With the exception of just three components everything on the DB4 can be MIDI mapped, including the line and crossfader switches. Most components can be mapped directly. For instance, if you want to assign the DB4’s crossfader to control the crossfader in Traktor Pro you simply hit the LEARN button in Traktor’s Controller Manager and move the crossfader. It’s the same with the other faders, the EQ dials and the crossfader curve switch, but there are certain controls, such as the loop dials, effects buttons and FX adjust dials that must be used in conjunction with the MIDI SHIFT button that is located at the left of the mixer. It is these controls that the vast majority will want to map to software, particularly if they are using a DVS, which means they’ll be pressing MIDI SHIFT a lot.
A&H mixers are pretty tough and most of the controls will stand up to years of abuse, but the weak links for me are the FX, FX ON/OFF and CUE buttons, the reason being that the buttons are plastic with a flimsy feel. They showed no signs of damage or fatigue during the test period and only time will tell if they can take a pounding from hot-cue happy DJs. A&H have stress-tested each component with over 30000 actuations to ensure that they can cope with being pressed, but that still doesn’t stop me worrying about their premature failure.(See official comment from Allen & Heath at the foot of this review)
Although the MIDI controls work perfectly and the DB4 interacts with your software as well as you would expect, you need to plan your maps carefully, as manipulating the majority of controls will affect both the incoming audio and your software.
You might think that makes the transmission of MIDI data by faders redundant, but that isn’t the case. As an example, if you’re using video mixing software such as Cue or VDJ you could assign the DB4’s crossfader to the video crossfader in those applications. The audio mixing would be done via the DB4, but the MIDI data transmitted by the crossfader would mix the video within VDJ.
The DB4 doesn’t offer as much scope for MIDI control as Pioneer’s DJM2000, but everything considered A&H have provided a sensible complement of MIDI controls whilst adequately differentiating the DB4 from MIDI behemoths like the 4D.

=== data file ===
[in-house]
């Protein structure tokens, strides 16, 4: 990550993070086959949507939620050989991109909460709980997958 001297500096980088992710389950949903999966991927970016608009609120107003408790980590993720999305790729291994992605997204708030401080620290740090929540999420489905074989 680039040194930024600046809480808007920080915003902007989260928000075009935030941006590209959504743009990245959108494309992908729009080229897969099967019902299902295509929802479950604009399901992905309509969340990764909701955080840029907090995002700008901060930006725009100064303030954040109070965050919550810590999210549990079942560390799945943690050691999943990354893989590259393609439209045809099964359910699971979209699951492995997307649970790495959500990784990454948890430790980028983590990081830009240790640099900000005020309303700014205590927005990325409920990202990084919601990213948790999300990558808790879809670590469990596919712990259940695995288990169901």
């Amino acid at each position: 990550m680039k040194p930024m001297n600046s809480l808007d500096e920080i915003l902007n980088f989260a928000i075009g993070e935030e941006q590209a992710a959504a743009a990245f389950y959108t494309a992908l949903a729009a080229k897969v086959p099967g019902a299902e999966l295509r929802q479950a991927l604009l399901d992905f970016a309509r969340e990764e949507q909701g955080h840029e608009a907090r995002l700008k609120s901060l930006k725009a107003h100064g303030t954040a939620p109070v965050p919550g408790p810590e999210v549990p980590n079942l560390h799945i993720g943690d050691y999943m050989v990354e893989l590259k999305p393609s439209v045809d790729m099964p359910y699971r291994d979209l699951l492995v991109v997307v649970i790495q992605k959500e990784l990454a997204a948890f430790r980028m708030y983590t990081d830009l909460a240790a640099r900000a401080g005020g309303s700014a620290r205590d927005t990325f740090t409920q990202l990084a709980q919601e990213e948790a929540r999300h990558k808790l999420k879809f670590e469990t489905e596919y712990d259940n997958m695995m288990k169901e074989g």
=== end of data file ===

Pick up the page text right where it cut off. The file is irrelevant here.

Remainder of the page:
DB4 with Software
During the review period I mapped the controls for use with Traktor in both Internal and External Mode, though why anyone would want to use Internal Mode is beyond me. Instead, use External Mode for everything.
If you want to use the DB4 as the sole controller for Traktor you can map the transport, sync and tempo-bend controls for each deck in Traktor to the FX buttons on each channel of the DB4.
You can even control looping in Traktor with the loop controls of the DB4. As the loop dials on the DB4 will only emit a MIDI command when the MIDI SHIFT button is pressed there is no conflict between the two systems, which means it’s impossible to simultaneously engage a loop on the DB4 and Traktor with the press of one button. This means you can create a loop in Traktor and then loop it using the DB4’s loop recorder to stutter or shorten it.
The DB4 really can be used as a standalone Traktor controller, even if you are limited to basic transport and looping controls, but it’s an even better companion for Traktor Scratch Pro.
I mapped the FX buttons on the DB4 to the hot-cue buttons in Traktor and used them as I would my Dicers. The FX buttons were a good substitute, but their size and proximity to each other meant that you had to be extra careful when engaging in a spot of button-bashing lest you accidentally hit the wrong one. I’m also concerned that the FX buttons won’t stand up to intense bouts of button-bashing, but only time can see if that is the case.
The DB4 is crying out for Traktor Scratch certification. It’s undeniable and despite the best attempts of A&H it seems that certifying the DB4 isn’t at the top of NI’s to-do list. This is a real shame.
Not only do you have to use an Audio 4 or 8 with your DB4 (with all the attendant wires and mess that involves), you also need an extra USB port on your laptop to accommodate the MIDI messages transmitted by your DB4. Plus, there’s only four sets of RCA inputs on the DB4, which means you cannot use the full complement of RCA connectors on the multi-core leads. If you want to listen to regular CDs or vinyl you’ll have to select Audio Through on a Traktor deck instead of having that audio routed through the MIXER TT/CD leads of your multi-core cables. One way of getting round this if you’re only using two channels is to plug those leads into channels 3 and 4 and use them for non-timecode tracks.
Traktor Scratch certification would allow users to use the full four channels of TS Pro and would tidy up the workspace considerably. Here’s hoping that happens.
The DB4 is equally good with Ableton Live.
Again, the best way of using it is to route channels in Ableton to the channels on your DB4 and then mix the audio on your DB4. The FX SELECT buttons make excellent triggers for clips. It’d be good if there was an extra set of inputs and outputs so that you could route all incoming audio to the master. Then you could map the DB4’s faders to the faders in Ableton.
Until the DB4 gets TS certification it makes a better match for Ableton than Traktor. Indeed, the A&H have been clogging Ableton in their videos since the DB4 was first announced.